Previously, by Allan Ahlberg, ill. Bruce Ingman
This book draws on a host of well-known, classic fairy tales, which tends to make the story-savvy child pretty pleased with her ability to pick out the tale from the clues. The basic premise is to walk backwards through tale after tale, with characters running into each other to create the junctions between the stories, and wrapping up with all characters as babies (or tadpoles, or cubs, or trees not yet made into wood, and so on). And last of all? Once upon a time... A fun shared read with a child old enough to pick up the reference and understand the sequencing, this also plays with the narrative sequence in an interesting way that challenges them to think about the expected order of events.
I'm Big Enough Now! by Pamela Duncan Edwards, ill. Rebecca Harry
This book is one that skirts the border of cute and too-cute, mostly thanks to the softer illustrations, but I liked it nonetheless. When a young elephant decides he is big enough to go out into the world and have his own adventures, his mother doesn't try to stop him, but instead gives him enough rope to get into trouble, and then "happens" to be passing by and help him out. By the end of a few such episodes, she invites him to join her on her adventures, and the two have a great time together. At the close of the story, the young elephant decides to wait a while to go out on his own again. I do like how the message (and there is one, to be sure) is given gently, and how the mother lets him come to his own conclusion while still making sure he is safe. Sweet, but loving in tone, it's a nice storytime pick.
Ride 'em, Cowboy, by Stefan Czernecki
This is the perfect read-aloud for the young cowboy-obssessed child. The unusual art consists of photos of what appear to be hand-tooled wooden toys, and has a great simplicity to it, with a real retro child's-toy look. The text is simple, employing cowboy dialect and lots of great sound effects, and has a terrific whoop and holler feel to it. Just right, this one. It made me think immediately of Marla.
Ms. McCaw Learns to Draw, by Kaethe Zemach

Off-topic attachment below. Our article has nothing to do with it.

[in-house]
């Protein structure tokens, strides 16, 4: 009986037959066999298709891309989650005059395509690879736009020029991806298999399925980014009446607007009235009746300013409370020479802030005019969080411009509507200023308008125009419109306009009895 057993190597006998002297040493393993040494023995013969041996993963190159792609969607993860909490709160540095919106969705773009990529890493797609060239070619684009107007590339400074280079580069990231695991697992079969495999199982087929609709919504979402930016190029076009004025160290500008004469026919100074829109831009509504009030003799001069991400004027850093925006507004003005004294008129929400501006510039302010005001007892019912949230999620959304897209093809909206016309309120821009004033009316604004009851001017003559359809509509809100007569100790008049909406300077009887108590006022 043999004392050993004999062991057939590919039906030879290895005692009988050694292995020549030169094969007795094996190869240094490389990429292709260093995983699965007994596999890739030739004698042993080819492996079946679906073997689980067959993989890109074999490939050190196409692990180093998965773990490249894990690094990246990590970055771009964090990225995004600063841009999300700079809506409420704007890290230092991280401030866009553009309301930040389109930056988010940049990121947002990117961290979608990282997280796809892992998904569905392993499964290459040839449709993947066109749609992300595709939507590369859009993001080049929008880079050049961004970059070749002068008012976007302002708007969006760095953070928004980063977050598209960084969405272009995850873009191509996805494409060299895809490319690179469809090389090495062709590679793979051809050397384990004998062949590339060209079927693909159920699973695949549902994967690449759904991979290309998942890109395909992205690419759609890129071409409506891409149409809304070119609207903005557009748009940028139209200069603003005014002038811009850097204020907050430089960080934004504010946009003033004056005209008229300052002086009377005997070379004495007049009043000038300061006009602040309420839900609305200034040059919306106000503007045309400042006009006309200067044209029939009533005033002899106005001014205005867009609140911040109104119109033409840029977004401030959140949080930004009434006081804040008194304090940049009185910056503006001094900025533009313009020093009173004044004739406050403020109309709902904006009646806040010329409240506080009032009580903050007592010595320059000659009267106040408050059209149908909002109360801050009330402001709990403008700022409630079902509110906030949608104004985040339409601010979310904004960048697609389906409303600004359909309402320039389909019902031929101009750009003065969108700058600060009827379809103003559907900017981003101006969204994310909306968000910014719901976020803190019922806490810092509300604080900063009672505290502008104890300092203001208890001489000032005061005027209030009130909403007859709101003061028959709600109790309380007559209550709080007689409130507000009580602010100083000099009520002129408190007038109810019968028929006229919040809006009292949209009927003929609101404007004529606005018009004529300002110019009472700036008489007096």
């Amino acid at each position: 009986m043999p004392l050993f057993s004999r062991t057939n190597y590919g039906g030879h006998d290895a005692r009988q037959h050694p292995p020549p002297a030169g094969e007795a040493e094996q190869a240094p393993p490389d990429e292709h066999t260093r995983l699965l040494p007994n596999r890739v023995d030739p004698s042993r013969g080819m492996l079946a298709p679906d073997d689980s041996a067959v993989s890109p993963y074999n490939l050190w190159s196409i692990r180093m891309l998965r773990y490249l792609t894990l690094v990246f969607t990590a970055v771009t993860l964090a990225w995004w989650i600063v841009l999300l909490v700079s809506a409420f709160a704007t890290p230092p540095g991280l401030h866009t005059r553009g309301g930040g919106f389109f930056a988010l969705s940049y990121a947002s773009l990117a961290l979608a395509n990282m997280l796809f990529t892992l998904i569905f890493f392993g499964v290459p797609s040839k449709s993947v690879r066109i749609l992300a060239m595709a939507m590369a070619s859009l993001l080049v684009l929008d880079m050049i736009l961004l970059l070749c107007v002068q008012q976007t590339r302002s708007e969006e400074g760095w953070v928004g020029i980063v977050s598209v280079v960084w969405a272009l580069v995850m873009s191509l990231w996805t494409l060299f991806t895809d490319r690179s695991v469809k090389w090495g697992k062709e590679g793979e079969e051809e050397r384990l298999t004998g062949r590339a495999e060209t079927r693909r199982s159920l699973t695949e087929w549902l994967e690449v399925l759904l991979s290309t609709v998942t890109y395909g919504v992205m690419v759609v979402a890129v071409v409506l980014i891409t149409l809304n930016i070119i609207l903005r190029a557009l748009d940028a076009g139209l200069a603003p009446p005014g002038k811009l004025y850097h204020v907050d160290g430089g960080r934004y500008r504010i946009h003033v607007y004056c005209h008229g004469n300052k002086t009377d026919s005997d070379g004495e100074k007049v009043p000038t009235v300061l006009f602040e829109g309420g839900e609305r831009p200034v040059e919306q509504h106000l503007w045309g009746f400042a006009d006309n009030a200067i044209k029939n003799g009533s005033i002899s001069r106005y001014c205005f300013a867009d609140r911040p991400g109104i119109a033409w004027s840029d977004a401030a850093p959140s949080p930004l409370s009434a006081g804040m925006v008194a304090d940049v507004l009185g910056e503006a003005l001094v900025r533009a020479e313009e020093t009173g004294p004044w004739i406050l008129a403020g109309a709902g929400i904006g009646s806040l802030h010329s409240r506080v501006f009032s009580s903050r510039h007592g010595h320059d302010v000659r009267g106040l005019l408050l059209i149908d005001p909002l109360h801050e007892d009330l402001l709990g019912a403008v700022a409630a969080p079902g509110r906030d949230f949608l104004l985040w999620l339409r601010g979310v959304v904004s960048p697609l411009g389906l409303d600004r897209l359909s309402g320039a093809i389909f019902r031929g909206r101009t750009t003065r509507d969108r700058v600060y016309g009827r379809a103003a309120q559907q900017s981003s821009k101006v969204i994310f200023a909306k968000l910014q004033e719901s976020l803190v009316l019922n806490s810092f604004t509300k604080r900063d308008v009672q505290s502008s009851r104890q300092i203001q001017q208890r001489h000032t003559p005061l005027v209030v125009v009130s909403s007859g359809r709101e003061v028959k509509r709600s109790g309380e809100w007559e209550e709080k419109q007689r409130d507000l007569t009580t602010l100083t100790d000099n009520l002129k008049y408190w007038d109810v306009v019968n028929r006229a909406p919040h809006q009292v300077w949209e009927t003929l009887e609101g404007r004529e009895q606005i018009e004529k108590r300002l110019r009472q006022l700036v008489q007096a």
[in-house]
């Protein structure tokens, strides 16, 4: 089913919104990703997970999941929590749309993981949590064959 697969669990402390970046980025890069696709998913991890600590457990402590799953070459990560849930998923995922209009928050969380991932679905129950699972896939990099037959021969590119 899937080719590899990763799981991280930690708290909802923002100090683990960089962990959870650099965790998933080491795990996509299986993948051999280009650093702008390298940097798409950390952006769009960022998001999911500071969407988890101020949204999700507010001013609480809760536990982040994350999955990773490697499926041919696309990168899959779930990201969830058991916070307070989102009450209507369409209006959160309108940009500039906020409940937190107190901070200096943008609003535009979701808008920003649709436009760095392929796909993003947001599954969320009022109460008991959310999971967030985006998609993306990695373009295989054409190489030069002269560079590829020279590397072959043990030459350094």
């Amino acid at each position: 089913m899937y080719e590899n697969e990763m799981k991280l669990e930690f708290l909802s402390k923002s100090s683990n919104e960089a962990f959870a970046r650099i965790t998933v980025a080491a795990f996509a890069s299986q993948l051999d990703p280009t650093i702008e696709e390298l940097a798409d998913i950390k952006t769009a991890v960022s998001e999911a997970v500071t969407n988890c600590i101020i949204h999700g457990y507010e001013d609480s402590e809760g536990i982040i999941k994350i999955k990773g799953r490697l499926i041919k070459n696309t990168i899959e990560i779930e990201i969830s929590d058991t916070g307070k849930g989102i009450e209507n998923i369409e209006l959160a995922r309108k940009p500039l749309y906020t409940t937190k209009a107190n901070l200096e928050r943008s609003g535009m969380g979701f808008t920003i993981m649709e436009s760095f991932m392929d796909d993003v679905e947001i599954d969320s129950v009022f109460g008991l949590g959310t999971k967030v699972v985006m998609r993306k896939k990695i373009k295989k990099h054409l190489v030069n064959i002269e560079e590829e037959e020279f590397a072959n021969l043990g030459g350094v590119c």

Dudley's teacher is most patient, most wise, and helps him to understand things in a way no other teacher has. So when he sees her grow frustrated and give up as she tries unsuccessfully to draw a face in profile, he understands and takes over her role, patiently explaining and showing over and over, until the board is full of faces, and she is ready to try on her own. A lovely ode to good teachers, a nice way of expressing how patience can help in learning a new skill, and a very subtle message about the power of persistence. A really nice book to share with a child in grade 1-3, I would estimate, especially one who may have encountered some frustrations and appreciate seeing that s/he is not alone.
Tire Mountain, by Andrea Chung, ill. Ken Condon
Aaron's mother longs to move away from their corner, where his father's auto repair business has created a pile of tires and the lot across the way lies vacant. Aaron, though, sees beauty in the neighbourhood, and is angry at his mother's search for somewhere better, cleaner. Soon, he is inspired by the "tire mountain" that he loves to climb, his neighbour's garden, and a little girl he knows, and jumps into action. Within a short time, he has turned the vacant lot into a playground and garden for community children and created something of undeniable beauty on that corner. When I first read this, I was trying to figure out what kind of post to put it into - one about moving? About recycling or conservation or community action? It would fit all of those themes, in fact, and I quite like the inspiring message and lovely illustrations in it. Wonderful, and a nice story of community involvement for a slightly older child.
Water Boy, by David McPhail
McPhail's books frequently feature dreamy, imaginative scenarios and images, and this newest is no exception. In it, a boy is told that he is made of mostly water, and becomes fearful that he will wash or leak away into nothing, until he begins to befriend water and find that, being one with it, he is able to control it and ultimately, help to restore it from a polluted state. This book is beautiful, strange, and a lovely one to share with a child who loves water or enjoys flights of fantasy.
Cottonwool Colin, by Jeanne Willis and Tony Ross
Colin is the smallest in his litter of mice, unlike his robust siblings, and his mother worries overly about his safety. For the longest time, she keeps him indoors, where he cannot get hurt or catch a cold, until she tries wrapping him in a bundle of cottonwoll to protect him when he leaves the nest for the first time. Rather than helping, the fluffy white layer attracts all sorts of trouble, and he survives quite nicely once it is gone. It ends with him insisting on going out without, and notes that while he did get scared and hurt at times, it was totally worth it. These longtime collaborators have created a funny little gem in this book, and yet managed to slyly tuck in a message for mothers without losing the book's amusement factor - what a great feat!
The Magic Rabbit, by Annette LeBlanc Cate
When a magician and his rabbit get separated, they are both devastated, for they are best friends as well as working companions. We follow the bunny until he picks up a trail that leads to their reunion. This book is spare in words, leaving much to wonderful, kinetic illustrations rendered in sepia-toned black-and-white with the sole exception of the magician's yellow stars. The effect is, well, magical. Not to mention that I always love a good tale of friendship.
Originally posted on MommyBlogsToronto/Better Than a Playdate.